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Broadcast Services International Inc. crew laying cable on the mountain

Broadcast Services International Inc. crew laying cable on the mountain

Sochi 2014

Canadian small businesses play big role in Sochi Add to ...

Courtesy of the KMAC Group

The KMAC Group

Next time you see an Olympian on the back of your cereal box, thank Keith McIntyre.

Before the 1996 Atlanta summer games, Mr. McIntyre, president of the KMAC Group, was approached by the Sara Lee Corporation. The consumer goods company’s Champion sportswear line had been “saddled” with the task of outfitting the Canadian Olympic team, and needed help. Mr. McIntyre’s Burlington, Ont.-based company had earned a reputation for helping large companies implement new sales and marketing strategies since it was founded in 1992.

Having worked with the Blue Jays, Mr. McIntyre had strong ideas about sports and marketing – and felt that the Olympics had so far been a missed opportunity. “What I’ve learned is that it’s not sports marketing, it’s marketing through sports.”

So he helped Sara Lee get products into major retailers, and also run Olympic-themed corporate events. The success of that project gave the company a niche in sponsorship consulting that continues to make up about 30 percent of its annual revenue.

Mr. McIntyre still consults on Olympic sponsorship with major brands, including General Mills, who features the likes of Patrick Chan and other athletes on its cereal boxes. The company has also consulted with UPS, Johnson & Johnson, Chrysler and Roots on sports sponsorships.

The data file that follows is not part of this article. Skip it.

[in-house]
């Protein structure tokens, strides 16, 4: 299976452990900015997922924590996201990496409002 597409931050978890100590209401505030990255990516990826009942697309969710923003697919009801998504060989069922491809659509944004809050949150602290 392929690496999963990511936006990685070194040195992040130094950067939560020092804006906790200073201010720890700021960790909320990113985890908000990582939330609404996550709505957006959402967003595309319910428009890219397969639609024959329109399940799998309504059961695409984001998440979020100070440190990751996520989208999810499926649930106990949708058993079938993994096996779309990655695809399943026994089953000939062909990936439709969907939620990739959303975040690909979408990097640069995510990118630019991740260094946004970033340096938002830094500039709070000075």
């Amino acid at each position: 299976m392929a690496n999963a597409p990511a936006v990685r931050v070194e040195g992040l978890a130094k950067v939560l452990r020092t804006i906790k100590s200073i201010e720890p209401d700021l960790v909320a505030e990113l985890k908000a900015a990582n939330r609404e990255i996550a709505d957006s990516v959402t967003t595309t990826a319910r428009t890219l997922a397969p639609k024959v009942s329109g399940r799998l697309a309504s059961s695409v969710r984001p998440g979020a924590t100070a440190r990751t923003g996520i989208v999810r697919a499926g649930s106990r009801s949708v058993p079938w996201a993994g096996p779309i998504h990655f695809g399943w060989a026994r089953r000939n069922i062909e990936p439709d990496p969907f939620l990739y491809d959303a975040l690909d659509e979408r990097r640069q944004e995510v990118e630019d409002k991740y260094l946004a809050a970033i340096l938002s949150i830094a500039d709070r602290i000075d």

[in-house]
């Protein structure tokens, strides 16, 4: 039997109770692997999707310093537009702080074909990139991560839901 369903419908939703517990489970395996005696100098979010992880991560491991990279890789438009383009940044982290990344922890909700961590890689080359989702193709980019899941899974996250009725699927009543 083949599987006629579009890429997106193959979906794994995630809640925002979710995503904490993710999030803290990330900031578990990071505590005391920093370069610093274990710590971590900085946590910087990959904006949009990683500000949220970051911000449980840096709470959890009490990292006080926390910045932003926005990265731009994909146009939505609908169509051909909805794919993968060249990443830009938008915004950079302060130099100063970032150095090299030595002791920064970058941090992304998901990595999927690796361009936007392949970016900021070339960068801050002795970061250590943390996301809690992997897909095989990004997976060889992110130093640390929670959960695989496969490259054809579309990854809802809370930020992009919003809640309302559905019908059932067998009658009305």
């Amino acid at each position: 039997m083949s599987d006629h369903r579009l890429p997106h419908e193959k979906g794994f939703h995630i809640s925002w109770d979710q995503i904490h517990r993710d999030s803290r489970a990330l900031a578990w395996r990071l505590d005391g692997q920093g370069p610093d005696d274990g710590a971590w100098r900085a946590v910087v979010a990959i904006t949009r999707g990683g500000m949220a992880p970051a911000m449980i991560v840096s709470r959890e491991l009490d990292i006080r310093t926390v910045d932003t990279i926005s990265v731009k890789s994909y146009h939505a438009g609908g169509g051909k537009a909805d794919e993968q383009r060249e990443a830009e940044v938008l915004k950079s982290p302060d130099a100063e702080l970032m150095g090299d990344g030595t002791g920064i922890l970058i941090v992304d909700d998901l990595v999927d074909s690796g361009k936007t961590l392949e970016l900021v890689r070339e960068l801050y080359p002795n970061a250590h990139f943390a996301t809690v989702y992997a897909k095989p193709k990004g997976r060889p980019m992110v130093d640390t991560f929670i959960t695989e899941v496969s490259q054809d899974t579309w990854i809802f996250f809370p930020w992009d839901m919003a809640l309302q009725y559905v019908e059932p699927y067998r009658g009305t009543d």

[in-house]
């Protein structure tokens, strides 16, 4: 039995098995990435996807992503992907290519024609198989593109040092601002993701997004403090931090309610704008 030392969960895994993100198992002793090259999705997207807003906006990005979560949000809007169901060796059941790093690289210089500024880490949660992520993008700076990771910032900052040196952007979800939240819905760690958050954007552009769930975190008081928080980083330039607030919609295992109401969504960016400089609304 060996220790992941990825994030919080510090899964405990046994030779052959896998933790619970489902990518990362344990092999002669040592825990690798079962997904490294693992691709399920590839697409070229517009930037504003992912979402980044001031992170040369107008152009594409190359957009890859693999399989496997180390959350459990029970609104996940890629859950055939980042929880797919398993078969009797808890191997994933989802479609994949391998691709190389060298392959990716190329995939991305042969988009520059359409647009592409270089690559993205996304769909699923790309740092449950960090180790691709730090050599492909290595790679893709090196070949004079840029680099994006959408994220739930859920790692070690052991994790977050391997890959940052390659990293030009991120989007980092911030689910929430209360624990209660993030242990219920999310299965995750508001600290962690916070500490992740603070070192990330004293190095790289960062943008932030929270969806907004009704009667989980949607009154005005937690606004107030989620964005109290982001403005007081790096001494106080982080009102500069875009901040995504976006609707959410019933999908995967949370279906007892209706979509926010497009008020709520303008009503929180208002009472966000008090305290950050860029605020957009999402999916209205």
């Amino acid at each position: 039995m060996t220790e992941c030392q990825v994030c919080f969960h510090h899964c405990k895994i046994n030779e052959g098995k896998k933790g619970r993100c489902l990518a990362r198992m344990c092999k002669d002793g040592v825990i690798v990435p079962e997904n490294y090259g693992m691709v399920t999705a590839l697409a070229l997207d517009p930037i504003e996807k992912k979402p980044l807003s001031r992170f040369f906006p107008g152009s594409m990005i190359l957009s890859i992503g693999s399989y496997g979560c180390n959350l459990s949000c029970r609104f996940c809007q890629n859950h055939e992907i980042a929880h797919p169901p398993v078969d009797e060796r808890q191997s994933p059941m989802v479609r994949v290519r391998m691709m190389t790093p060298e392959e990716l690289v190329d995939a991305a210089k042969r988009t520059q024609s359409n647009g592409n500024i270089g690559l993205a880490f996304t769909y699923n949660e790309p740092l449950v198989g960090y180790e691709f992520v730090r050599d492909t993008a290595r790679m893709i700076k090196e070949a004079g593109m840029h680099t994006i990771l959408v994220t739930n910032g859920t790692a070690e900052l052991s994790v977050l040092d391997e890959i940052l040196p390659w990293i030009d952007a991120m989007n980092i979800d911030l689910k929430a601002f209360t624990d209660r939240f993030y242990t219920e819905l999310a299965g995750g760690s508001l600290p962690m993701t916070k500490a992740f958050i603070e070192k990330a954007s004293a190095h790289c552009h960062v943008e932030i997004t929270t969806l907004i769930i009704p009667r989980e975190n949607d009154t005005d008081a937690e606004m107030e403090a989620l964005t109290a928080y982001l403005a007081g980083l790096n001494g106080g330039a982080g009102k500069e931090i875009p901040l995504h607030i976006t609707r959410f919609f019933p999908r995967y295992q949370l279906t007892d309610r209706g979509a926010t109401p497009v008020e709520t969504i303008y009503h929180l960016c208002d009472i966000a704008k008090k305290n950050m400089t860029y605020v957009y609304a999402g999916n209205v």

Its Olympic connections have helped the company grow to eight employees and attract blue-chip clients like Proctor & Gamble. “It’s led us into all kinds of other businesses that we’d never even dreamed of.”

But while Mr. McIntyre knows how to connect brands with the fans of the Olympics, he hasn’t been to a games since Salt Lake in 2002. “The state of things in business is I have work to do, so I need to stay here.”
Courtesy of KUUsport

KUUsport

Ski equipment is a sector dominated by European companies, but it’s a small Canadian company that keeps the world’s best skis and snowboards gliding smoothly.

As a young adult, Ron Kuus balanced a career in competitive skiing -- he made Alberta’s provincial racing team and was an alternate on the national team -- with studies in mechanical engineering and business.

In the 1970s, his father had invented an electric ski waxer for which he inherited the patent and the younger Mr. Kuus combined his love of sport with interest in maximizing performance with wax.